The good news of Jesus Christ covers all areas of human life, it speaks of forgiveness and peace and eternal life, it addresses the problems of poverty and of war and it provides solutions to despair and answers to human distress. But most of all, it tells us that alone we can do nothing, that we are, as many of us think, incapable, inadequate sinners lost in a dark world, and then it tells us that we are not alone, that God cares, that God works in the lives of those who believe in him, that God’s good purposes can’t be thwarted, that his word does not return to him empty, that he desires to transform not just the human heart – but the world in which we live and that all we need to do is reach down to that little kernel, that little seed within us and begin to do what it is that we have been called to do and God will do the rest..

God will do the rest – that is his promise – God will work in us and through us and bring his word to pass. He will pluck up the mountains and fill in the valleys. He will bring about the kingdom that we pray for.

What I am saying to you today is not – “have more faith” – but rather – “work with the faith that you already have”. When we start acting in faith the very first thing we discover is that a little is a lot. The Chinese proverb tells us that the journey of a thousand miles begins with one step.

Take the step; follow the commands of God – heed his advice found throughout the scriptures and believe – that what God has promised will come about. Remember – no matter how small the step the step you take you are get closer to your destination when take it. But you have to take the step, you have to start claiming God’s word as your own if you are to receive what God has promised and do what God has called you to do.

St. Peter talks of how the faith of the Old Testament and the Gospels is for these present days. (1:12)

Peter literally says, “Angels desire to look into these things.” Can you imagine what that must be like? Angels are leaning over the rim of heaven and looking down. They have seen what God did with the prophets. They have seen how Jesus fulfilled the prophecies with his birth, life, death and resurrection. The angels have seen Lucifer kicked out of heaven, the resurrection of Christ, the dead raised, the Red Sea parted, and demons exorcized. But what they desire to see, is what God is going to do now.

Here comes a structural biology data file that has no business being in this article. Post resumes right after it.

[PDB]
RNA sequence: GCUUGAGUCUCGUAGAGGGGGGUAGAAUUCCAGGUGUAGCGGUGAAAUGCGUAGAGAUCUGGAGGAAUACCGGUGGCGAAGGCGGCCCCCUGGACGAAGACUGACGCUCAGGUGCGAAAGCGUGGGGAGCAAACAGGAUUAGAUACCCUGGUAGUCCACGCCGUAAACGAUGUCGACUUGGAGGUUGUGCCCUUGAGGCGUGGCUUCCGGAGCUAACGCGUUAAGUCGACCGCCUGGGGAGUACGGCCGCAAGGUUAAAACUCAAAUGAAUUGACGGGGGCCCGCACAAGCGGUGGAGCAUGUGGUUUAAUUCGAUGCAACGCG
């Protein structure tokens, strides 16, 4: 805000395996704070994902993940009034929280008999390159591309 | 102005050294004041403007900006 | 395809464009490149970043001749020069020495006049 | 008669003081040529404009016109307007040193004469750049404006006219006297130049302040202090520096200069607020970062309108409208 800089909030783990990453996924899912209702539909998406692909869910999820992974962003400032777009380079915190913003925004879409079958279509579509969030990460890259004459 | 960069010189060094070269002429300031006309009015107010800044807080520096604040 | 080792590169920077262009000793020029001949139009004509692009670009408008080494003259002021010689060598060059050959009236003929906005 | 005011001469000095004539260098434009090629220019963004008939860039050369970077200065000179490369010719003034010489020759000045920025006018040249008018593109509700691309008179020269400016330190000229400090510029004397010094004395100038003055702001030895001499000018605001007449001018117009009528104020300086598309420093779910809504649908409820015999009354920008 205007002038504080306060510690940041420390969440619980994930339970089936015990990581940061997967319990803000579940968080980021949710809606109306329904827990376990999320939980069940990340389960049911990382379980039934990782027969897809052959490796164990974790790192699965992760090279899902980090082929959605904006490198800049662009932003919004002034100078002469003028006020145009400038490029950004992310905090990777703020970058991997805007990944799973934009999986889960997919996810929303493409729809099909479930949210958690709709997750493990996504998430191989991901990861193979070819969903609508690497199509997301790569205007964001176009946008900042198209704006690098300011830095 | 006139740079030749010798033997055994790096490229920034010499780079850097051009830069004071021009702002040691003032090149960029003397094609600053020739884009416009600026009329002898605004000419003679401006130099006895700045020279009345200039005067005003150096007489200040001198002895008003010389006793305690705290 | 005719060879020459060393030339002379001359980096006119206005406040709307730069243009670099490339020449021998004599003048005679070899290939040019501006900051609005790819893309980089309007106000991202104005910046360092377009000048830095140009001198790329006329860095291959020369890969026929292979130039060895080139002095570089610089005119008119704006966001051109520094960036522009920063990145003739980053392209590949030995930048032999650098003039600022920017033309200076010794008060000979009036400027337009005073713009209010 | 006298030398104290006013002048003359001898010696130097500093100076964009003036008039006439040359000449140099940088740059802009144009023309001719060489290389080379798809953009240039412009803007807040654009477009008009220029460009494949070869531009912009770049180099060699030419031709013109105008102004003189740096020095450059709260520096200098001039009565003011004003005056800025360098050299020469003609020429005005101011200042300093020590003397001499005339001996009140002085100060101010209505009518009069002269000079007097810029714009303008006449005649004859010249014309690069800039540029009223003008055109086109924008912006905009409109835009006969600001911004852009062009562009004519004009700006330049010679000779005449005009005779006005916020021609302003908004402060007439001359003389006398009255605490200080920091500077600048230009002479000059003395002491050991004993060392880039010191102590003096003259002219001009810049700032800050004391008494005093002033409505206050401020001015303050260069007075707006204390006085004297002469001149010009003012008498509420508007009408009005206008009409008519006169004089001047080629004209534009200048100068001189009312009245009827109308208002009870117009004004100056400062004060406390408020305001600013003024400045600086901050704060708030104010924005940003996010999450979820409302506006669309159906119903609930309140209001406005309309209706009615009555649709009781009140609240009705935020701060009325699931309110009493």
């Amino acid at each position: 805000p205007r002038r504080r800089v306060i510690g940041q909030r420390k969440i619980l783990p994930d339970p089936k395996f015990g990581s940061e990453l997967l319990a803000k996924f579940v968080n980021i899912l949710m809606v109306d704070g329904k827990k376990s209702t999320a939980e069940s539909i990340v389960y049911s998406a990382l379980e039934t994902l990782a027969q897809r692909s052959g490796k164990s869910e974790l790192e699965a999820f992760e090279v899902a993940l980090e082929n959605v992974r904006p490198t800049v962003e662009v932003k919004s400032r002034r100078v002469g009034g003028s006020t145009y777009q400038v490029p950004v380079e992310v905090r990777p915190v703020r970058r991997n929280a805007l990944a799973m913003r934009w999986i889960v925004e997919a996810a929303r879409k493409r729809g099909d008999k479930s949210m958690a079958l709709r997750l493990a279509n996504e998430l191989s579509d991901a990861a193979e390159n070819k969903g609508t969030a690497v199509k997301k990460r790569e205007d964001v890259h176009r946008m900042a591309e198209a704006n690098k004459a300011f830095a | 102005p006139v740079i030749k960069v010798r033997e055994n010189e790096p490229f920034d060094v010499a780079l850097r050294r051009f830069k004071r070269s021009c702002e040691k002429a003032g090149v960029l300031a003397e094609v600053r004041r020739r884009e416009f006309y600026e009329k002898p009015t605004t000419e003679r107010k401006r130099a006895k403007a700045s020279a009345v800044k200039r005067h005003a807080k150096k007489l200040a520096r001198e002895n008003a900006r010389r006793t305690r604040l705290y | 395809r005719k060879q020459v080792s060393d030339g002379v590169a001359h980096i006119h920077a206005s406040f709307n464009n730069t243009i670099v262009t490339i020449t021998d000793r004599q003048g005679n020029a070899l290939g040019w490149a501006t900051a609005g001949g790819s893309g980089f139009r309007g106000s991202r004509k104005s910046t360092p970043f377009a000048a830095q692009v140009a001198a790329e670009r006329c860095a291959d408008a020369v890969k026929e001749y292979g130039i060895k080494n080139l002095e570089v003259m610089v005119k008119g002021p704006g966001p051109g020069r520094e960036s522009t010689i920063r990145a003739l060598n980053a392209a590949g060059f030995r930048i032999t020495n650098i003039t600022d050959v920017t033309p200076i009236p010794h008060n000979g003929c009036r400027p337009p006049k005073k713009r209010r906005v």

The angels are watching you and me, and they want to see what the next chapter will be like. How will our faith and God’s great actions meet? Our time to live our faith is now.

All of us have faith, but will your anchor of faith hold in the storms of life? Is your anchor of faith a true anchor? Is your faith built upon the truth of scripture. Is your faith tested? Do you know how valuable, revealing and full of love, a faith in Christ is? Is your faith timeless, or will the newest fad or the latest philosophy cause you to tie to a new anchor? Only a faith in Christ is true, tested, and timeless.

It is not a question of if you have a faith. It is not a question of if the storms of life will come. It is the question, will your anchor of faith, hold through the storms? The time to anchor your hope and faith to Christ is now, before the storms show up.

Prayer: Lord of light – shine upon us. God of love fill our hearts with your wisdom. Holy Spirit, bring yourself closer to us in our words and how we hear them, in our thoughts and how we think them. Use this time – and use us to accomplish your good. Amen.

Lines to ponder over:


* FAITH does not make things easy it makes them possible.

* FAITH is seeing light with your heart when all your eyes see is darkness.

* FAITH is all about believing, you don’t know how it will happen, but you know it will.

* At my lowest: God is my Hope; At my darkest: God is my Light; At my weakest; God is my Strength, At my saddest: God is my Comforter.

* FAITH is trusting God even when you don’t understand his Plan.


“The road of life was bright
It stretched before my sight.
The Lord was at my side
to be my friend and guide.

And so I started out.
“But then the sky grew dark,
and the road grew steep and stark.
Rocks and ruts cut my feet.
My legs grew sore and weak.

I scarce could travel on.
“I turned and cried ‘My Lord!
Why this pain; why this plight?
Why these ruts; why these rocks?
Why this darkness? Where’s the light?
I cannot carry on.’

“The Lord replied, ‘My child!
Why this fear; why this fright?
Where’s your faith? Where’s your trust?
Love chose this road for you.”

(Author unknown)


Fr. Gaspar Fernandes, OFM Cap.